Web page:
You actually are pretty good at being enlightened. It’s just that when you are, you don’t realise you are. If you did realise you were, then you wouldn’t be enlightened anymore. Get it? Seriously. As crazy as that sounds, it’s totally true.
Here’s a couple of the ways we experience enlightenment: Let’s say we’re at a concert featuring a band whose music we absolutely revel in. It’s like a spiritual experience, and sharing it with so many like-minded people causes us to almost feel like the borders between us and them merge in the excitement.
In these cases we often don’t say: I feel awesome. We’ll say: this concert is awesome. That distinction is very important. The latter is egoic. It has a you, judging this external thing called a concert. In the former, you are in the moment and you are strictly describing your experience of that moment. Ideally, we want to avoid judging things we perceive as external to ourselves. We should be in concert with others in an open, moment to moment awareness of the the present, not being a rigid self comparing some external event to other external events.
A second way we experience enlightenment is when we hear a story about, say, a child being killed in an accident and we feel anguish for the parents. The important word there is for. What exactly is the difference between feeling something and feeling it for someone?
The truth is, there isn’t a difference in the feeling. Both feel like anguish. Sympathy is more distant and it’s based in the ego. It’s the act of thinking thoughts that judge someone else’s suffering as unfortunate–even if genuinely so. But in enlightenment you actually experience some of the pain by placing yourself in the other person’s shoes via your consciousness. It’s an experience you’re having, not one you’re thinking about someone else having. When you’ve done this you’ve been in an enlightened, connected state.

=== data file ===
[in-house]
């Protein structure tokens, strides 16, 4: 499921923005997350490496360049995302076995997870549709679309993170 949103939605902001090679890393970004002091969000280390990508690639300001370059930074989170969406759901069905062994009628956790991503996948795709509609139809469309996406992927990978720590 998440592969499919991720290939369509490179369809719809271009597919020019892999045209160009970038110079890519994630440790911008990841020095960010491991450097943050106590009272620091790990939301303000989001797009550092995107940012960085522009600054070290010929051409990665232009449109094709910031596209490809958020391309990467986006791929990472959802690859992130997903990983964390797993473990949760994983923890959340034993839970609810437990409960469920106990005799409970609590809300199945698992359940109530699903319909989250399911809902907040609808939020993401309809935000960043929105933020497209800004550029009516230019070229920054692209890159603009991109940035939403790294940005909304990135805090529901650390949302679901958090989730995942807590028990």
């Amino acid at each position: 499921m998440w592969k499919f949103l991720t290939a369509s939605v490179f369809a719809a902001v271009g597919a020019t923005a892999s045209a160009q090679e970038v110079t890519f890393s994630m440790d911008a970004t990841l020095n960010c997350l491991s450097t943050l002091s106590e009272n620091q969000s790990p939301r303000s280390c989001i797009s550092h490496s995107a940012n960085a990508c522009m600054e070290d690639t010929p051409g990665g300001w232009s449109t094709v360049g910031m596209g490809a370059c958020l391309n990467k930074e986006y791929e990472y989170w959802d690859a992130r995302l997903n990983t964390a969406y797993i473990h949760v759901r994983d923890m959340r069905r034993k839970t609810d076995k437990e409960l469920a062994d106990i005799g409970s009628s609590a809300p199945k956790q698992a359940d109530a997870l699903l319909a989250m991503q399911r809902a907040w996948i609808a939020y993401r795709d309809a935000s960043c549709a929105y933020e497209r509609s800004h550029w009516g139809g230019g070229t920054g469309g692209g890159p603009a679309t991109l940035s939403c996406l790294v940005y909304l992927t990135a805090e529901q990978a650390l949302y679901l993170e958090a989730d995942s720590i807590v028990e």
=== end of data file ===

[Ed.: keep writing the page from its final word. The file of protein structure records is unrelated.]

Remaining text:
Other examples of common enlightenment includes the reason true artists are true artists. Real work generally requires us to be fully present as ourselves. There can’t be a layer of ego or the work will suffer for it. An artist must remove the idea of trying to be impressive to others, so that instead of our ego trying to get praise, our spirit is fully available to create the only thing it can: the work that only we could create.
We all have to stop blabbing the needy I into existence. The world is waiting for us to play out the genius that is our present isness. It’s why athletes talk about loving it when they’re in the zone. By that they mean they are feeling enlightened. They are in that no-me, no-time headspace where we are simply consciousness having an experience, but there is no identity to that consciousness. There is no subject and object. From that clarity and unity comes the maximum performance just like with the artist. Get the ego out of the way and everyone starts to excel.
Everyone will have multiple versions of themselves created by our experiences and circumstances. But always remember, our suffering is attached to our identities. And our identities are merely ideas floating our consciousness. If we’re in pain, rather than trying to stop that pain, we should try to stop our sense of a separate self instead. Because that’s the heart of our problem.
Our belief in our identity is what traps us in a world of needless suffering. We need to think back to when we were enlightened. Maybe it was when we really wanted to clean the house and it seemed to get done in no time. Or maybe it was during the second-last painting we did, or we nailed a song from front to back in that special, hyper-aware way. However we’ve experienced enlightenment, we should take some time to reconsider it. We should meditate upon our own success.
If we study our own moments of enlightenment, we will be reminded of our successes, and we will begin to notice helpful patterns that will help us to continue to live in that blissful state more and more of the time. Because there is no point in waiting for enlightenment to happen accidentally when you can awaken and make it intentional.
Scott McPherson is an Edmonton-based writer, public speaker, and mindfulness facilitator who works with individuals, companies and non-profit organizations locally and around the world.
Following a serious childhood brain injury Scott McPherson unwittingly spent his entire life meditating on the concepts of thought, consciousness, reality and the self. This made him as strange to others as they were to him. Seeing the self-harm people created with their own overthinking, Scott dedicated part of his life to helping others live with greater awareness. He is currently a writer, speaker and mindfulness instructor based in Edmonton, AB, where he finds it strange to write about himself in the third person.